Wednesday, August 12, 2009
The first was communicated in mainly non-verbal ways. As John has put it, there was, at times, a ’Top Gear’ spirituality (Top Gear is a popular British TV programme where middle aged men salivate over an array of sports cars). You can guess the kinds of things – jokes about sports teams, jokes about baldness (lots of them!), jokes about scrotums. All the usual stuff. There was an uncomfortable insistence on making fun of the main speaker (Tim Keller) in a laddish kind of, ‘Hey, you big bald son of a gun. Not much hair on you is there? Baldy. You big bald son of a bald man. Ha!’ That kind of thing.with the example set by Christ:
The other model of masculinity came in Keller’s talk on the cross. He took us to Gethsemane where Jesus was at His wits end, craving the support of friends, crying, sweating blood contemplating the cross. The furnace of God’s wrath lay ahead of Him. He begged His Father for another way. But there was no other way to save us. The prospect was simple: It was Him or us. And so Jesus said ‘Father, Let it be me.’OK, it's hard to dispute the central point here that the Christ on the Cross is the ultimate example for being a man, but I am not at all sure that there is an actual contrast in models here. Who is to say that Christ did not act the "Top Gear Lad" when He was just hanging with the disciples? Why are these things mutually exclusive.
That’s a man.
Laying down His life for others, bearing shame in their place, accepting weakness to strengthen them. None of these things looked impressive. He looked like a total failure, naked and choking to death on a cross. He did not look manly. And men from all sides told Him so. They had all sorts of opinions about what Jesus needed to do to be a real man. They were all wrong. He reigned from that tree. Here was the manliest thing ever done.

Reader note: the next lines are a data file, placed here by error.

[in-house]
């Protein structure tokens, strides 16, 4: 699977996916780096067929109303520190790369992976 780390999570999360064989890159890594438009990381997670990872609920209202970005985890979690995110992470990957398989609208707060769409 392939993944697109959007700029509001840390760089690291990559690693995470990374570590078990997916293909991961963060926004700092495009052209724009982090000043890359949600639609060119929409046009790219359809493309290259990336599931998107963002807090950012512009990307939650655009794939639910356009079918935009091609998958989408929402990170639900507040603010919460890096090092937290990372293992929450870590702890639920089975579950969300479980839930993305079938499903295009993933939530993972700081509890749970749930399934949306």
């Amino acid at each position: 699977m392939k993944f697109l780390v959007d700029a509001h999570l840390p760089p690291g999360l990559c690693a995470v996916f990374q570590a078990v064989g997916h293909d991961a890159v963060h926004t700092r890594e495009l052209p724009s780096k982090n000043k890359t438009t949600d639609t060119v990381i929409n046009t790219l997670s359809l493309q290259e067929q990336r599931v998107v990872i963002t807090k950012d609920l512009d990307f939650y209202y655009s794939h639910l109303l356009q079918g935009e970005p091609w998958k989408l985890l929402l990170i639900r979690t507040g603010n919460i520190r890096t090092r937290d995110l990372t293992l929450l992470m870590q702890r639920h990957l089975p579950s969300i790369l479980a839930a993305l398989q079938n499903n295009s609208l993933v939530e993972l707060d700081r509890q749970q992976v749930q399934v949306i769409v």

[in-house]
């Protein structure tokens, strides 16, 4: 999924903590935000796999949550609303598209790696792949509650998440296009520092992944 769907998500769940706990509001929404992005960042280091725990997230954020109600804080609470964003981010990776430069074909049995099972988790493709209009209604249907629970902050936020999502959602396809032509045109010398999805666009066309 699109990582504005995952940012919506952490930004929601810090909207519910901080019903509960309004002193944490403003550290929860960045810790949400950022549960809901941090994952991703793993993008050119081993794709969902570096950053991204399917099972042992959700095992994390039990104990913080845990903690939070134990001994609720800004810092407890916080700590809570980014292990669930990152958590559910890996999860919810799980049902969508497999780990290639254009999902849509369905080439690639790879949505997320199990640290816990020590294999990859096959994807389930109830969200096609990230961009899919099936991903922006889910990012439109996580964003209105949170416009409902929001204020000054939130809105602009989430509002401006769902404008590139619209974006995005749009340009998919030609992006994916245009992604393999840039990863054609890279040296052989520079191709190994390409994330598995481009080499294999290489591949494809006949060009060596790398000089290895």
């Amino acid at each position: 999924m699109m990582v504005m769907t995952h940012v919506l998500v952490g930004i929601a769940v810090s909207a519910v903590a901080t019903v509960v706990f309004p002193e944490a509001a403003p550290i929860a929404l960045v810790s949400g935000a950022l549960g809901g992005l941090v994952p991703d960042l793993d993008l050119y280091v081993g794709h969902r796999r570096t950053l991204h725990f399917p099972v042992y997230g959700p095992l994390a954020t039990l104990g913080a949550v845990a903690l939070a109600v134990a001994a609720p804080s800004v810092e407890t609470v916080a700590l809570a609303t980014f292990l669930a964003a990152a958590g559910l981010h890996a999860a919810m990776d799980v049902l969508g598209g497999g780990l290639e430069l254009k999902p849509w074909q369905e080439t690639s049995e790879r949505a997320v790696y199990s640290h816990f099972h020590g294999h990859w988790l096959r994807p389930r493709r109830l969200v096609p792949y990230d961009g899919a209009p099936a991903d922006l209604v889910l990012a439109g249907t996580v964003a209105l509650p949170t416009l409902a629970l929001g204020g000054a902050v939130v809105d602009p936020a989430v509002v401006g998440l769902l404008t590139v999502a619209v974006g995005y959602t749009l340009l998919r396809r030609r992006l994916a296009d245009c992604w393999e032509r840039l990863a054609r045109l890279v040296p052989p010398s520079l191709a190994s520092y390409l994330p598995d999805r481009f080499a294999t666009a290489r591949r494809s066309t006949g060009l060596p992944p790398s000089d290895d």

All of life, even Christ's is not that sacrificial. The question is, will a gentleman "man up" as Christ did when he needs to? That has little to do with how he behaves when he is playing. Take this passage for example:
But let’s be clear – all natural masculinity is wicked. Masculinity as it occurs in its natural state is horribly and dangerously perverted. Whether the perversion occurs in the cowardly retreat direction or the aggressive domination direction, it’s a perversion.That's just a bit much. We are all fallen indeed, but God's image still remains within us - many men are aggressive by nature, and I believe God created us to be so.
What seems apparent to me is that the person that wrote this post finds the sort "insult affection expression" unpalatable. Fair enough. People come in all varieties. My best friend, who sadly passed away a few years ago, and I always insulted each other - constantly. If we did not, that was the sign that it was time to ask "OK, what's wrong."
Then I have other friends that simply do not play that game, and still I have other friends that are hurt by it. It is part of being Christ's man to have the sensitivity to know which friend is which and to engage them in a way that does not hurt them.
Christ redeems all of us, and we are all different. Uniformity is not what God asks of us. Yes, he asks all of us to sacrifice, stoically at the time appropriate. But whether you like Top Gear or Jane Austin is truly secondary - just so long as you like it for the glory of God.
So the bottom line is this - if I hurt you, I am not a Godly man. But insult is not always harm - for some it is affection.